Nothing endures but change.” – Heraclitus (fl. 500 BC). If only it were that easy. Achieving a specific change, like becoming a Six Sigma company, will not just miraculously happen, it will require a purposeful process focused on results. Change, like other processes, consists of a series of steps; each of which take time and must be followed in order. In recent months, several people have asked me what the real goal of implementing Six Sigma is and what the change process actually looks like. This remark from a Six Sigma Champion sums it up best,

“I hear that Six Sigma is about culture change, but all we really seem to be doing is talking about Black Belts, Green Belts and their projects. What does that have to do with Culture Change?”

Great question, but one not often addressed in popular literature. I began my answer instinctively by drawing a picture. The picture was a circle with three labeled points: 1) change behavior, 2) experience results and 3) culture change. Throughout my career and personal life, I have found that the most effective way to sustain change is by successfully repeating experiences. It is the reinforcement through repetition that will lead to lasting change, either behavioral or cultural. Likewise, for Six Sigma, it is the repeated positive impact of successful Black Belt and Green Belt projects that will help drive and institutionalize change in your company’s culture.

While you cannot change your culture overnight, you can start to drive results through Six Sigma projects. By repeatedly delivering results, everyone involved in the projects, supporting the projects, benefiting from the results, or those merely observing the results will all come to appreciate Six Sigma as a more disciplined problem solving methodology and data driven decision-making process. Through the experience of repeated success, the culture of your organization will begin to change.

The model I developed to describe the Six Sigma change cycle is illustrated below. At first glance, it appears as an overly simple model, so I thought I’d better explain. With most companies, Six Sigma gradually becomes a self-fulfilling prophecy because once you begin experiencing the results; you will not give up. It is just too powerful. Getting through the early stages of a Six Sigma implementation, however, can be tough.

You will notice from the model that the Six Sigma change process is a closed cycle. With a closed cycle, the question always is, “how do I enter the cycle?”

Consider the three possible points of entry:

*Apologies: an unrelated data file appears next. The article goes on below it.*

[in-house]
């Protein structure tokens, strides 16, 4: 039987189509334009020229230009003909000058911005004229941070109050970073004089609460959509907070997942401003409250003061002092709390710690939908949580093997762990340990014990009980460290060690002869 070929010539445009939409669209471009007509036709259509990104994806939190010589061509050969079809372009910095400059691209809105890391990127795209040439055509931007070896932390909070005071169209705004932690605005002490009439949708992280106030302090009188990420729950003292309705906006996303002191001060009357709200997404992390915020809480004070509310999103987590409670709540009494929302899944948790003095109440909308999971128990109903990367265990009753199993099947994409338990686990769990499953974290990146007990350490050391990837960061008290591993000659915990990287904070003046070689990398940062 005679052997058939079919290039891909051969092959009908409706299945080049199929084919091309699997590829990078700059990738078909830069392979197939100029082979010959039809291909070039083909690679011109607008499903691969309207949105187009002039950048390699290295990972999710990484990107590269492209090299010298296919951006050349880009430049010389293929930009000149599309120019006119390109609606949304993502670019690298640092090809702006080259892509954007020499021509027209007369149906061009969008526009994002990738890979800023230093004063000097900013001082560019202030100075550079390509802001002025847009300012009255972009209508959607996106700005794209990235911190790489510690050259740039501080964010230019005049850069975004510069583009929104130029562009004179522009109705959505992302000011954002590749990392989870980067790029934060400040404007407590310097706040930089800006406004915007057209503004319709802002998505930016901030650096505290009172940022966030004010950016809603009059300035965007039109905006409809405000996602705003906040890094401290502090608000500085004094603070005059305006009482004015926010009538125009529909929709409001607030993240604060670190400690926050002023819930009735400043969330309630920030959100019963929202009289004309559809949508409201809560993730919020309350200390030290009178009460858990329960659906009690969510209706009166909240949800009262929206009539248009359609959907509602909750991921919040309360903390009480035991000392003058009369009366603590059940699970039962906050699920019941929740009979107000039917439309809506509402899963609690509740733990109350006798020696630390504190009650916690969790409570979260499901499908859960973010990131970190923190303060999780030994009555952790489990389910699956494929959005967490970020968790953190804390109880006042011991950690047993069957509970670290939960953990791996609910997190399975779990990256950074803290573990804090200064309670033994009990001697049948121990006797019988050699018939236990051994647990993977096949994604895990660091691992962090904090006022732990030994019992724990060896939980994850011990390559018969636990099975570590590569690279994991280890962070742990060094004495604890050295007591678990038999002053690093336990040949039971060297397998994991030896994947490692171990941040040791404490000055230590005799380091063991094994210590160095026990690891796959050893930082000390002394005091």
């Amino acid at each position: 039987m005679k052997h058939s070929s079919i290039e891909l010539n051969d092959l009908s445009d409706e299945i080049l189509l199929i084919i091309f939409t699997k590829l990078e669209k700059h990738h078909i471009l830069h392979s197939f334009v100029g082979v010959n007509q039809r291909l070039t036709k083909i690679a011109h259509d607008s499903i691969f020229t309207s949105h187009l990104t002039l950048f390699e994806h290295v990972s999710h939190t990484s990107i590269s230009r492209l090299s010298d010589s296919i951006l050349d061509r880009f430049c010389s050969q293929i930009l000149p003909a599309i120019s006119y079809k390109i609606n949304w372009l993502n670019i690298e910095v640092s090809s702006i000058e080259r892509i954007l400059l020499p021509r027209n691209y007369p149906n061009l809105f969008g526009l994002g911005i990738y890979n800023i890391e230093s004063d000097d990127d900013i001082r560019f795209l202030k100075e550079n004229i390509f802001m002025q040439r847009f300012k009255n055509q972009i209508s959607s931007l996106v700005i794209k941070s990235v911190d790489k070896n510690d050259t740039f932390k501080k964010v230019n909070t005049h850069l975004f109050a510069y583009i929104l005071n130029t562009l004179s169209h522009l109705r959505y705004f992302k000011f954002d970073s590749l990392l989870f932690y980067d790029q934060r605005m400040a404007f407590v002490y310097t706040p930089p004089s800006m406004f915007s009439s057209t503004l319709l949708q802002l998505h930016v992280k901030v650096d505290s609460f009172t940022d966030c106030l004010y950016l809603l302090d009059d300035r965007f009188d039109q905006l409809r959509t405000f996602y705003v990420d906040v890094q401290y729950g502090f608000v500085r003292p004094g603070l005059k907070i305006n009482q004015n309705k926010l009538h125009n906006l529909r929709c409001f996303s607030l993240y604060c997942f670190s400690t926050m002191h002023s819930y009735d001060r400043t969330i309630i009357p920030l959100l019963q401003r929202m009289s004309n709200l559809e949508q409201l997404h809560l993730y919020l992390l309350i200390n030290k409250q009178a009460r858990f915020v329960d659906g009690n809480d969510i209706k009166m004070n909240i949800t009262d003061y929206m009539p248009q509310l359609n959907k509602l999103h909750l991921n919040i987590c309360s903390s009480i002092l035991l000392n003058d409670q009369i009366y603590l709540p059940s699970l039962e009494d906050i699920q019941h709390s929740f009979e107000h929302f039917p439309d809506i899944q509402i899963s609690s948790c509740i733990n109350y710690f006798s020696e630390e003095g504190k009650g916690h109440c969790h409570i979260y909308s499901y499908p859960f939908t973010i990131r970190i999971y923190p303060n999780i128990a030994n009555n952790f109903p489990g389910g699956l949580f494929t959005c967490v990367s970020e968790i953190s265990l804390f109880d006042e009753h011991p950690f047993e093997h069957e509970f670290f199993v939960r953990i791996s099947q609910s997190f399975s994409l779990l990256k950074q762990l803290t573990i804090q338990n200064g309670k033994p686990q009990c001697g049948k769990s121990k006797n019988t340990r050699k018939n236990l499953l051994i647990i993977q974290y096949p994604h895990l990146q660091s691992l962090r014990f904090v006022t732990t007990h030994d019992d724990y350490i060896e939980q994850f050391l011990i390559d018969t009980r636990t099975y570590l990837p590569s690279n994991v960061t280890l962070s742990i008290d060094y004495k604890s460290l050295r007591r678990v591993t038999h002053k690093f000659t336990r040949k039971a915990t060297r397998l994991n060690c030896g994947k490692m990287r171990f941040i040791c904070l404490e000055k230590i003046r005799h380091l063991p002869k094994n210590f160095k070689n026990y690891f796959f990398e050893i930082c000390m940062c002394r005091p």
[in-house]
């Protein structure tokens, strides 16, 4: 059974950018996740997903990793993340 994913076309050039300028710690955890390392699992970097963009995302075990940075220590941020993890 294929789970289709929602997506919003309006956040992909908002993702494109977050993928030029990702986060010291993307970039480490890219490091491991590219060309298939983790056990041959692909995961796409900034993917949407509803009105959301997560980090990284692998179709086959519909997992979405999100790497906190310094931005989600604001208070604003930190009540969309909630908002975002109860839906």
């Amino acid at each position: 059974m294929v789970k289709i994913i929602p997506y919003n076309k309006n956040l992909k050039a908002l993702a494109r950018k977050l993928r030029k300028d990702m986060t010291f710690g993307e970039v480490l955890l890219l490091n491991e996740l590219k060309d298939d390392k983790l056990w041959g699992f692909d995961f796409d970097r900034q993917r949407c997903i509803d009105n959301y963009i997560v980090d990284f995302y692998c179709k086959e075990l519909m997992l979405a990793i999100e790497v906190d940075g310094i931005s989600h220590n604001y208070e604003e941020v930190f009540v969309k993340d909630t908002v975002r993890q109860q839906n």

Six Sigma Cycle Of Change

  1. Experience results: Results take time, effort, and investment. We obviously cannot start here.
  2. Culture change: Culture change takes time and the experience of repeated results. We cannot start here either. That only leaves…
  3. Change behavior: Can we simply agree one day to do things differently? Yes, we can, but it will not be easy. It takes a very deliberate, concerted effort to decide to do things differently. We cannot sustain a hard, conscious effort forever either. Eventually we will revert to our old habits, unless… our new behavior produces reasonably fast results, which in turn drives a culture change. This culture change will cause us to do things differently on a permanent basis.

We all know that change isn’t easy, so how can we create the series of repeated experiences that produce the culture change that drives the behavior and results that we want? We must first start with what we can control – our own behavior.

There is one more dimension of the model that I want to elaborate upon… the wheel. Why not just a circle? The wheel represents the forces at work. A large wheel at rest is difficult to get rolling. You have to put in a lot of energy to overcome the inertia and resistance that is keeping the wheel at rest. However, once in motion, keeping the wheel rolling is easy, we just periodically have to add a little bit of energy. That is the Six Sigma cycle of change; it’s very hard in the beginning to get things rolling, but once the wheel of change is in motion, it’s easy to sustain. In other words, Six Sigma becomes a self-fulfilling prophecy.

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